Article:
SANGSAKA

Sangsaka has the whole island buzzing with its fresh take on traditional Indonesian flavors. We speak with chef-owner Kieran Morland and discover why.

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Sangsaka has the whole island buzzing with its fresh take on traditional Indonesian flavors. We speak with chef-owner Kieran Morland and discover why.

I MET KIERAN almost two years ago when we visited his other restaurant, Merah Putih. Set on the bustling main road of Petitinget, Merah Putih has attracted many visitors not only because of it’s grand interior and elegant design but especially for Kieran’s traditional and innovative take on Indonesian cuisine. Visually, Sangsaka is quite the opposite. Set off from the main road, with an dimly lit signage above the door, the venue is cozy in warm tones. Here, the food definitely speaks louder than the interiors.

“We wanted to make a small relaxed restaurant where we could concentrate on Indonesian flavors but using wood and charcoal as the cooking source. So many of my favorite Indonesian dishes have been cooked over a wood fire or smoked with coconut husks, or even cooked in the ground using coals as the heat source. Merah Putih is a really big beautiful restaurant almost for a special occasion, while at Sangsaka, I wanted you to feel like you could come three times a week and just enjoy the delicious food,” Kieran explains.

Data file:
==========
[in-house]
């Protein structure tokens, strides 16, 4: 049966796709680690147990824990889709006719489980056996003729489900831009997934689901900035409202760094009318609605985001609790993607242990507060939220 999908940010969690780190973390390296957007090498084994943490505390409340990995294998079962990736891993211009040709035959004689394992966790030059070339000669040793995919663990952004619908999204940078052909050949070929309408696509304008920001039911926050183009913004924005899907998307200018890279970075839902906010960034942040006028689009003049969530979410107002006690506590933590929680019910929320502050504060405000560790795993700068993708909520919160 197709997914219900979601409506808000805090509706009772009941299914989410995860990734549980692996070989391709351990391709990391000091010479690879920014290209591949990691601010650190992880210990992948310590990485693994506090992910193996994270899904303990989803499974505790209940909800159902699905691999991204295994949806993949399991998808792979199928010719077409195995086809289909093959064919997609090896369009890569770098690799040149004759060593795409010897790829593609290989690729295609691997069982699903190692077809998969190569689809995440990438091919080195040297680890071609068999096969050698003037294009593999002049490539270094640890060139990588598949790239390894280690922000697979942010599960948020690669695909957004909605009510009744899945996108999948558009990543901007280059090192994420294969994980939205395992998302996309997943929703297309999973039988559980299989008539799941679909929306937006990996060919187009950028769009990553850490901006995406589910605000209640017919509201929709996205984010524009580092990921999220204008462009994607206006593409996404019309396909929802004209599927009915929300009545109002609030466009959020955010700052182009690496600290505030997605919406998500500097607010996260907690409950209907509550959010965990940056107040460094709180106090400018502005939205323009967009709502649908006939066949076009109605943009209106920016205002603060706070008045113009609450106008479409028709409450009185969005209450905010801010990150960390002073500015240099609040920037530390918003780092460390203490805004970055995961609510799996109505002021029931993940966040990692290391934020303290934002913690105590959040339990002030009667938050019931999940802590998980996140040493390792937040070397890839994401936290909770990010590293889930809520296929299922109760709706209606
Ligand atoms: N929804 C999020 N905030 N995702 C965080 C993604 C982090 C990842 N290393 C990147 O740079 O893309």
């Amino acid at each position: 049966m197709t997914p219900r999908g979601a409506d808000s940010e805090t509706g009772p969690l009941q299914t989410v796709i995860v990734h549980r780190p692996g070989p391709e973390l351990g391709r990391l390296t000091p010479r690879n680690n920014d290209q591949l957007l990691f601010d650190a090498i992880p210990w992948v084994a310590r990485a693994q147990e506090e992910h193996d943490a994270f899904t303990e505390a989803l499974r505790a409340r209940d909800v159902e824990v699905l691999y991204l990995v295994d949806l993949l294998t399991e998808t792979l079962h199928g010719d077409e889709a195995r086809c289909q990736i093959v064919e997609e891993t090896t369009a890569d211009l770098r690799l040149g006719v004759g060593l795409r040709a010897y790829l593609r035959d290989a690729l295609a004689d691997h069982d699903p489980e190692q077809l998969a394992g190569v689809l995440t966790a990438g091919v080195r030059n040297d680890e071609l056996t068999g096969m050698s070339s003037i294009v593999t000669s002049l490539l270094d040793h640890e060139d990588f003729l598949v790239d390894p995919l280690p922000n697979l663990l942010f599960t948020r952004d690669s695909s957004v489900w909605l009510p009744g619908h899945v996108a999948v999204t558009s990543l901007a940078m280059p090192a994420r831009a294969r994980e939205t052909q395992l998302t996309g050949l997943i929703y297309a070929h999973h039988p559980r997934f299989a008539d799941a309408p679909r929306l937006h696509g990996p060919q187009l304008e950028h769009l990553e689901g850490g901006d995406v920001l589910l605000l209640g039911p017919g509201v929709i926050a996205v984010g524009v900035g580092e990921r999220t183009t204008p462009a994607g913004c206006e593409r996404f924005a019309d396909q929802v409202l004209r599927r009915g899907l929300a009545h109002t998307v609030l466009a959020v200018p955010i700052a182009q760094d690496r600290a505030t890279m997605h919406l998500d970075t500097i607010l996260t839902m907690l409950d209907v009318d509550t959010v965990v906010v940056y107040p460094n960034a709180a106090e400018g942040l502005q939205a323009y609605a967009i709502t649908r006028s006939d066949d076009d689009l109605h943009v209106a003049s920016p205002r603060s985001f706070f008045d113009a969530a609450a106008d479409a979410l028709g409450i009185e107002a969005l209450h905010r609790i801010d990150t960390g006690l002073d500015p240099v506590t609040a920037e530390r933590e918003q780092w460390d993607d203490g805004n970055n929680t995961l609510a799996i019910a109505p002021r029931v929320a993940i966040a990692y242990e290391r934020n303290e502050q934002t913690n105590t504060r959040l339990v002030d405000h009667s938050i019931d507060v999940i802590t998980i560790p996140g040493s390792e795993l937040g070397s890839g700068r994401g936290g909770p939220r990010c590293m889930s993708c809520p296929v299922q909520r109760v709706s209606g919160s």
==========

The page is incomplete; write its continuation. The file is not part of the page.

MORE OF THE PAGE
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They change the menu every week at Sangsaka and are continuously tinkering with all the dishes. “My head chef Hans and I usually first start out with the base protein and brainstorm different ideas on how it could fit into our menu. We ask ourselves: does it fit the style of food we are aiming to cook? Is it interesting enough? But obviously, and most importantly, is it delicious?  We usually sit together to discuss over a beer every Sunday night,” Kieran shares with us his thought process in creating their dishes.

I had heard many good things about Sangsaka and could not wait to visit. So on a recent trip, I had dinner with a group of foodie friends. I noticed that the menu was very ingredient and produce driven and asked Kieran about it. “I guess the most important job of a chef is to source the best quality ingredients possible, and then cooking with those ingredients to the best of your ability.  Indonesia has so many interesting ingredients that really excite me as a chef. If I was a tourist and coming to Bali on holiday I would want to eat food that I couldn’t eat back home. That’s why I try to use ingredients in the dishes that are quite unique to Indonesia. or at least Southeast Asia.”